TV star Lesley Joseph gets crafty for The Big Knit
Published on 07 November 2014 12:01 AM
TV star Lesley Joseph gets crafty for The Big Knit
Actress lends her support to Age UK and innocent's campaign
Actress Lesley Joseph, best-known for her role as Dorien Green in TV sitcom ‘Birds of a Feather', has her knitting needles and wool at the ready for Age UK and innocent's Big Knit to help older people stay warm and well in the winter.
Now in its 11th year, The Big Knit returns and budding milliners across the UK are being called upon to get inventive and knit miniature woolly hats to adorn innocent smoothie bottles, which will be sold in stores nationwide from February 2015. For each be-hatted smoothie sold, innocent will donate 25p to help Age UK fund national and local winter projects.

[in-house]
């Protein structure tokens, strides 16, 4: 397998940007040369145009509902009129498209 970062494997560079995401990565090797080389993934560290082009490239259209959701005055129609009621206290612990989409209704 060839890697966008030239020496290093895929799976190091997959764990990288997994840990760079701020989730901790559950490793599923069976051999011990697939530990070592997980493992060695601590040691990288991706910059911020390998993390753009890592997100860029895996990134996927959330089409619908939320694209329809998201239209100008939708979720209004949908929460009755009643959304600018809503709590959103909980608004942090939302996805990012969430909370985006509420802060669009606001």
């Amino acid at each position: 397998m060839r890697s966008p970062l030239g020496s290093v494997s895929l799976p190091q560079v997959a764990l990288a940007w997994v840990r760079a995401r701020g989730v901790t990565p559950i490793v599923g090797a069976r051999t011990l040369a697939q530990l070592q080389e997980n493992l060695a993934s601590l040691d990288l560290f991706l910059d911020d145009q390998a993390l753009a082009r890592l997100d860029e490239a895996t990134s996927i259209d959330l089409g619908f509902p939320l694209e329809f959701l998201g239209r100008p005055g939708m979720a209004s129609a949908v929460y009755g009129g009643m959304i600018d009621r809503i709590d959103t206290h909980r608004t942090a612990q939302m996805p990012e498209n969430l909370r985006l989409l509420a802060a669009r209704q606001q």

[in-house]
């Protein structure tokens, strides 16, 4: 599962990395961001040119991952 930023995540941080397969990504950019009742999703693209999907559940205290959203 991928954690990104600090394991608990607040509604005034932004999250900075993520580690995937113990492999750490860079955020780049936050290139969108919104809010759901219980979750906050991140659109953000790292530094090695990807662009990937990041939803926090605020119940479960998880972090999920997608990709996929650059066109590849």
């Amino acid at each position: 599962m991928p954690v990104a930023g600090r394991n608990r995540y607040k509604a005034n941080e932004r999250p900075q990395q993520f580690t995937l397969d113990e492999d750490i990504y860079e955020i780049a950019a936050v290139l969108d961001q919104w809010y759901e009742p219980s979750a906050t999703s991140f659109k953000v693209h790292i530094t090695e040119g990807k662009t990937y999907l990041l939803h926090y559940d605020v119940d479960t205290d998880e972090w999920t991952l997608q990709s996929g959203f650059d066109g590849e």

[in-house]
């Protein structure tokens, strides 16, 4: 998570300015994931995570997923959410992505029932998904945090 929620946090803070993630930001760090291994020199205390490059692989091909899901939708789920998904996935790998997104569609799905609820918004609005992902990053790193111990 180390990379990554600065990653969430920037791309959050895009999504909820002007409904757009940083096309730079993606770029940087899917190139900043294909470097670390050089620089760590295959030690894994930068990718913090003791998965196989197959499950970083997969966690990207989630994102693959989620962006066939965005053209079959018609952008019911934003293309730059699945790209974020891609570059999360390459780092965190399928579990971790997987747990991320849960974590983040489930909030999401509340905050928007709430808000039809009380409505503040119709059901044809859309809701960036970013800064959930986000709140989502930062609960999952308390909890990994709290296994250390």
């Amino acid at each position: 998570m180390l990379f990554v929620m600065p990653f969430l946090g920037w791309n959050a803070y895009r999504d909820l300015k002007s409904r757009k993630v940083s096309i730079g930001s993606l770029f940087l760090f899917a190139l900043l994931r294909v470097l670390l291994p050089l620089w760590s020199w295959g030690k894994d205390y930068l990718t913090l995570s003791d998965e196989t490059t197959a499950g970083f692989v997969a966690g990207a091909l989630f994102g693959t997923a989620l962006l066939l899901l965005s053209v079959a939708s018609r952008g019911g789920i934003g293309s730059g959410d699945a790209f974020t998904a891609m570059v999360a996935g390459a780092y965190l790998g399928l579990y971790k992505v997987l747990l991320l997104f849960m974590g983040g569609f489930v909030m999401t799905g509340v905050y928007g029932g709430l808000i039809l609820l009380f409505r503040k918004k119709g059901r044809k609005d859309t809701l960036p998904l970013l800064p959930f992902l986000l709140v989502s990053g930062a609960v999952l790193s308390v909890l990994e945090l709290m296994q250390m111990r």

Lesley said: 'I've been a supporter of Age UK for many years and have seen first-hand the harsh realities many older people face, particularly in the winter months. Age UK and innocent's Big Knit is such a simple way to help make a difference. As a keen knitter myself, I know how easy and enjoyable the task can be and would encourage everyone, from novice to expert knitter, to give a little hat a go!'
Age UK is calling on knitters across the UK to get as many hats as possible to them by 12th December 2014 and are calling on knitters of all abilities and anyone wanting to give it a go to join in.
For over a decade, budding knitters across the UK have been supporting Age UK and innocent's Big Knit by creating funky little hats as part of Age UK's Spread the Warmth campaign. Each winter, one older person dies every seven minutes[i] because of the cold weather. With over a decade of support from knitters up and down the country, The Big Knit has raised vital funds to support local and national winter projects to help older people keep warm in winter.
Lesley Joseph is the latest celebrity to support the campaign. Past supporters have included Sophie Ellis-Bextor, Sienna Miller, Heston Blumenthal, Sir Paul Smith, Lulu Guinness, Eliza Doolittle and Stephen Fry.